This is The Gatekeepers, in which Eater roams the city meeting the fine ladies and gentlemen that stand between you and some of your favorite impossible-to-get tables.
Brian Kane is one of the managers of Zahav (along with Eilon Gigi), and the man behind the brilliant wine list that pairs so well with Chef Michael Solomonov's Israeli cuisine. Kane has been with Zahav for the past two years, and is an integral part of one of the biggest culinary success stories in Philly's history. Eater chatted up Kane about the secrets to getting a table, unusual guest requests, and the evolution of a 4-Bell restaurant with a Beard Award-winning chef.
It's Saturday night at 8:00 P.M. What's the wait for a table? About an hour. Maybe a little less, maybe a little more. But we'll seat you in an hour.
Do you accept walk-ins? Most of our diners have reservations. But, we do take walk-ins. You're always going to have no-shows and cancellations, and last-minute mind changers. Also, we keep a couple of the high-tops in the corner just for walk-ins. It's not an impossible situation. If you don't mind eating at the bar, that's always available to walk-ins.
Tables can be tough to get on the weekend. Any tips for people trying to score a reservation? Be kind to the person on the phone, and they'll help you out. Have flexibility with your time window. And parties with less than 5 people are easier to seat. Everyone wants to eat from 6:45 until 8:30, but if you can come a little earlier or a little later, that will help. Also, in summertime, the restaurant has a lot more availability.
What's the weirdest request you've ever gotten from a guest? Hmmm. We get a lot. The most bizarre had to be this woman who told us ahead of time she was sensitive to noise, so we needed to turn down the music. And then she said only one person could talk to her from our staff, and they needed to be quiet when speaking.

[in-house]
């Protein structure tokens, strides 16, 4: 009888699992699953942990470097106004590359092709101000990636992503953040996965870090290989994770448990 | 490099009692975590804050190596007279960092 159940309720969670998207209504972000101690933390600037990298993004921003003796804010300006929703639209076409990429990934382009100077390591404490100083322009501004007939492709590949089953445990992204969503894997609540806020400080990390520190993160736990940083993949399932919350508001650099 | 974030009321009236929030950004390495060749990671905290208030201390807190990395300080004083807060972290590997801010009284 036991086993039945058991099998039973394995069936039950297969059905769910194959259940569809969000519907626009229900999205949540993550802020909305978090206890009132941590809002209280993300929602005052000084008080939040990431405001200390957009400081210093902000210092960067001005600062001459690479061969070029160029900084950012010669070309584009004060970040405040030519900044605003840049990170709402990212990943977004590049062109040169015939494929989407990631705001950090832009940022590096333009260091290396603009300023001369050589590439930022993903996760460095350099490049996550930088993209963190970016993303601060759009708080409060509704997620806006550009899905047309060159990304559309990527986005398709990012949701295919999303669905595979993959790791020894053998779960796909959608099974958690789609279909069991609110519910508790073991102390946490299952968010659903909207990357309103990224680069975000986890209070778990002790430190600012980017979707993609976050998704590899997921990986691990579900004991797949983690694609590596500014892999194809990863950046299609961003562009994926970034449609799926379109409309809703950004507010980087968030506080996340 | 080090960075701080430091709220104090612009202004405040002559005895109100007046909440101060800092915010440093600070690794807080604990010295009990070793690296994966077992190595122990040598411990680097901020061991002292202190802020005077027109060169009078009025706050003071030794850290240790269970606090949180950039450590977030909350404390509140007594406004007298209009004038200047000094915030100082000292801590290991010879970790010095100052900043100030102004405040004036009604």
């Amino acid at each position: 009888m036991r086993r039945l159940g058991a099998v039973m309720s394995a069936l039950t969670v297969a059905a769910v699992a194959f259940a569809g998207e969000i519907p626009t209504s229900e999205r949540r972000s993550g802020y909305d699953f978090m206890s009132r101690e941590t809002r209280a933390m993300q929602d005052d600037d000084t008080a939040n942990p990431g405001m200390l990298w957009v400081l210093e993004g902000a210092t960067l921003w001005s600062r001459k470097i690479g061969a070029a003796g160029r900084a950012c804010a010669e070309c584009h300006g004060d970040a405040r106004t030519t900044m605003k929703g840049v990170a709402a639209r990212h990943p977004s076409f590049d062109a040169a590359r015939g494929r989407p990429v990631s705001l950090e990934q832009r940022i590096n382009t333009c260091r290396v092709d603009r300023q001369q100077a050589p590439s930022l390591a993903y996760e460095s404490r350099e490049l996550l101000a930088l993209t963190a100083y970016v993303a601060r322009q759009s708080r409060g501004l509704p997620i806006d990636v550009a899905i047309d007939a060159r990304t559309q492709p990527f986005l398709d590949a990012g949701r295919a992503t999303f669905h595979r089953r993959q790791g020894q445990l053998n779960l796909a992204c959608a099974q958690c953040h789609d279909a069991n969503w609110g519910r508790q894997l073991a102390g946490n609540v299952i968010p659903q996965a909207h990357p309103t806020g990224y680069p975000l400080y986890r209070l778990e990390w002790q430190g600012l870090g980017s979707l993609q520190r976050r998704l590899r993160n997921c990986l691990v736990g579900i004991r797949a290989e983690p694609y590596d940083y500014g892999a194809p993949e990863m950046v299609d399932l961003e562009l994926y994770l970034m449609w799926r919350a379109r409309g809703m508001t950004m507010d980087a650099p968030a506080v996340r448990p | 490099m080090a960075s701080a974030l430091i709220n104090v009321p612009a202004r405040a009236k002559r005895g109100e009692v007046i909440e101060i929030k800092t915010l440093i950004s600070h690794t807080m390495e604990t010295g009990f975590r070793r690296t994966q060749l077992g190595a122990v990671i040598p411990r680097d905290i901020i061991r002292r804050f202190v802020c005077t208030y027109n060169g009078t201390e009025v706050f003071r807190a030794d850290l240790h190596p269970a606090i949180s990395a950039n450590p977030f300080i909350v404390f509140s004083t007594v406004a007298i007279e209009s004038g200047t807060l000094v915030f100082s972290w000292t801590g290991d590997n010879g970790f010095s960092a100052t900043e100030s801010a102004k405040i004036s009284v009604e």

Does Chef Solomonov ever get odd menu requests? No, not really. The only one we got was the person who said they wanted to come back and work in the kitchen and have Mike teach them to make Israeli food.
Chef is known for his amazing hummus, do people ever ask for a container to go? They do, but we don't do that. No food to go, we need to focus on who is in the restaurant.
Not even for VIPs? Who are VIPs at Zahav? Our regulars. We have some people who have been coming here since the beginning. And those are our VIPs.
What benefits do the VIPs get? Extra menu items, or stuff from off the menu. Chef will send dishes out to them. Sometimes we'll bring out dishes we're working on or cocktails that are in development.
Are there any off-the-menu items Chef Solomonov makes? Yeah, he has a few he whips up now and again. Depending on the guest, and the timing, he will make some special dishes for people.
What's the most popular dish, besides the hummus? The fried cauliflower is still the favorite. And we move a lot of the lamb shoulder, as well. Those are the only two menu items that have stood the test of time, almost since the beginning.
Any celebrities come here? We get athletes in here on the road. A lot of the Chicago Bulls came here, while they were losing to the Sixers during the last round of the playoffs. Lots of celebrity chefs come in here, too.
Rumor has it M. Night Shyamalan is a fan. Is that true? Yeah, he is.
Zahav has gone through evolution into the restaurant it is today. What would you say have been the biggest changes? The service was a focus, and we've really tightened it up. It's in a great place now. The kitchen has been revamped, so chef has a lot more new fun tools to mess around with back there.
Chef Solomonov recently won a Beard Award, and Zahav got the elusive 4-Bell rating from critic Craig LaBan. How has that changed the environment? It hasn't changed anything other than we have more to live up to. More expectations to live up to. We're seeing people come from further away to just eat here. The national exposure makes us a destination restaurant.
You're a sommelier, so is the new wine program your focus? Since that is my specialty, that's a part of it. I love what we do here, and I believe we have one of if not the deepest Israeli wine list in the U.S. People don't know how good the wine is, and it covers a lot of ground. They're surprised how good the late harvest Gewurtztraminers are, and the Sauvignon Blancs, and the Viognier. Israeli wine covers a lot of ground that people just don't know. Also, I like to fill in the gaps with other odd varietals or odd regions. Ultimately, the wine has to be right for the menu.